With a blue collar mentality and a sledgehammer, Prosper Rock Hill is the baseball carving of its own identity

With a blue collar mentality and a sledgehammer, Prosper Rock Hill is the baseball carving of its own identity

Take a look at the prosper Rock Hill baseball team’s dugout. There, by its solitude, sits an indescribable, three-foot-long sledgehammer with tape dripping from the frame and pine tar around the top. The trademark still stands on it, but it is the only reminder that this worn-out, heavy-handed weapon of destruction was once new.

At first glance, the hammer looks like it does not belong, but see what happens when a Rock Hill player hits one of the many home races the team has had this year. It is picked up and placed near the team circle on the deck. The players gather around bouncing and hopping in harmony until the home run hitter picks it up, backwards and pounds it into the square, sending rubber pellets that fly.

“We’ve had a few judges ask us to quit,” Rock Hill chief Shaun Stanton said with a laugh.

In a way, the hammer is a representation of the Rock Hill program, which is in its first season as a new high school. Rock Hill plays in the regional quarterfinals this weekend against Lovejoy, a district opponent Rock Hill fell twice against this season.

Stanton, a longtime assistant at Prosper, brought the hammer to Rock Hill when he became the first baseball coach in the school’s history. At Prosper, the hammer was just a training tool. On Rock Hill, they have become a symbol of their “Blue Collar Mentality” or “BCM”, as they call it.

Like the hammer, the Rock Hill baseball team – a team that beat Frisco Liberty and WT White in the first two rounds of the mail season – can trace its origins back to Prosper ISD’s original high school. Rock Hill opened this fall and became the district’s second high school. This meant that the Rock Hills baseball program would take players from a program that has been one of the best in the state.

Prosper, who also played in the regional quarterfinals this weekend against Coppell, has made the record season each of the last 15 seasons. The Eagles won a state championship in 2015 under former head coach Rick Carpenter, who retired in 2019 after nearly 900 victories and 40 years of training, of which the last 12 came on Prosper.

Varsity baseball coach Shaun Stanton, left, and players Brenner Cox and Josh Livingston pose for a portrait during an after-school practice at Rock Hill High School baseball field in Frisco on Wednesday, May 19, 2021. Their team is now in the region quarterfinals.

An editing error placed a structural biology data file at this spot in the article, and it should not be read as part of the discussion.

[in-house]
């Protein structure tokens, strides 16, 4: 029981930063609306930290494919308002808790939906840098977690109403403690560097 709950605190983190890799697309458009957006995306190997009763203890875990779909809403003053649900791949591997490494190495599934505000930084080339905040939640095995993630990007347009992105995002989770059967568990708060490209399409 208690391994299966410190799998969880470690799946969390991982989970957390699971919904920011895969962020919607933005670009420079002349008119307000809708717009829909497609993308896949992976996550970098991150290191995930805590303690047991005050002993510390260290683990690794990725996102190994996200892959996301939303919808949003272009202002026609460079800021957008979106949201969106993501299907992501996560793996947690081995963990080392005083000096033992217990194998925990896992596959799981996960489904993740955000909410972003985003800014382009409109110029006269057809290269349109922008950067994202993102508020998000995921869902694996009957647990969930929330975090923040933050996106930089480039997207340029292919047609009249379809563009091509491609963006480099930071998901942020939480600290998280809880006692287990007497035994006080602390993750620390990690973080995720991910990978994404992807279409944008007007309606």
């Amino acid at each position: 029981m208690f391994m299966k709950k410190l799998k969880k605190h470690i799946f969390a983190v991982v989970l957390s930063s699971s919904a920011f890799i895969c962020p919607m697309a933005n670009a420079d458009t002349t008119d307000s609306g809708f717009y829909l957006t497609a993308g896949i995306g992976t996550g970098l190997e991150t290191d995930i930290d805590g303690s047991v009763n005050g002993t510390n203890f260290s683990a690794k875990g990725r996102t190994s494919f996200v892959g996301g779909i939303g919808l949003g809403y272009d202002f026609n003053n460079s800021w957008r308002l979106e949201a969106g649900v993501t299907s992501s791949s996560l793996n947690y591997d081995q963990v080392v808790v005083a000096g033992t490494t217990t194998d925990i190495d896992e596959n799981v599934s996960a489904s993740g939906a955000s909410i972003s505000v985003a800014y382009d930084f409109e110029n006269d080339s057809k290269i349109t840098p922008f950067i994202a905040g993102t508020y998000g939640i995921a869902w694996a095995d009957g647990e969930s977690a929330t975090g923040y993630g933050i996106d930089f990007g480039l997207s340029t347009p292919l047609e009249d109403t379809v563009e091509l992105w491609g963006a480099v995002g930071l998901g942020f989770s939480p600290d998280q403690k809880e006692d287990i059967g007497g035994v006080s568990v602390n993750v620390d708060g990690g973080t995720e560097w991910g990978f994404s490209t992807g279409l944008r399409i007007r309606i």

Varsity baseball coach Shaun Stanton, left, and players Brenner Cox and Josh Livingston pose for a portrait during an after-school practice at Rock Hill High School baseball field in Frisco on Wednesday, May 19, 2021. Their team is now in the region quarterfinals.(Lynda M. González / staff photographer)

A new high school meant that Rock Hill wanted to siphon talent from one of the best programs in Texas, but Stanton did not know exactly which players would make the transition from Prosper to Rock Hill. This summer he finally got to look at the list. The lack of university experience jumped out at him.

Coming to Rock Hill this season was a combined game of varsity experience and 16 bats in total.

“We did not know what to expect,” said senior Josh Livingston, a Texas High School Baseball Coaches Association All-Star who hits .441 with eight home runs. “You could not sit there and say ‘I do not expect to go to the playoffs’, or ‘I expect to go to the playoffs’, because it was so unknown. No one had any idea what was going to happen.”

Without much experience, Rock Hill started 0-2-2. Stanton said he asked his team not to let the Post define it.

“We do not want to peak right now,” he recalled, telling them. “We want to reach the top at the right time.”

Stanton’s team committed. That list without much experience showed what it could do when it finally got something. Junior Brenner Cox, a promise in Texas and the school’s starting quarterback, has seven home runs. He only had one varsity bat before this season. Junior Brett Foss is 9-1 this season on the mound – a big boost for a program that has been without the top three pitchers most of the season.

“As a team, I feel like we really got together and stepped up the last two weeks,” Cox said.

“I feel like we can go a long way.”

Long playoffs may not run in Rock Hill history, but they do in Prospers. These Rock Hill players grew up with these standards and expectations.

On Rock Hill, however, the Blue Hawks have carved out their own identity. The team has a hard hatred it is assigned to players who make key defensive players – another connection to “BCM.” After games, they always go to Whataburger. If there is no time conflict, they will look at the school’s softball team, which is also still alive during the post season.

“Being a first-year school, we have had to adapt, build a culture and start new traditions on the baseball field,” said Livingston.

“There has been a lot of learning and starting new things for the kids in the future to come by and hopefully take on the new tradition.”

They hope it will include many more home runs, and then many more turns of the blue collar hammer.

Series plan

Rock Hill has won seven of its last 10 regular season games this season. Two of those losses came to Lovejoy, the regional quarterfinal opponent this weekend. Here you see the series plan.

Prosper Rock Hill (19-12-3) vs. Lovejoy (28-8)

Game 1: 7:30 Thursday at McKinney North

Game 2: dinner Saturday at McKinney North

Game 3 (if necessary): the following games 2

Find more advanced sports coverage from The Dallas Morning News here.

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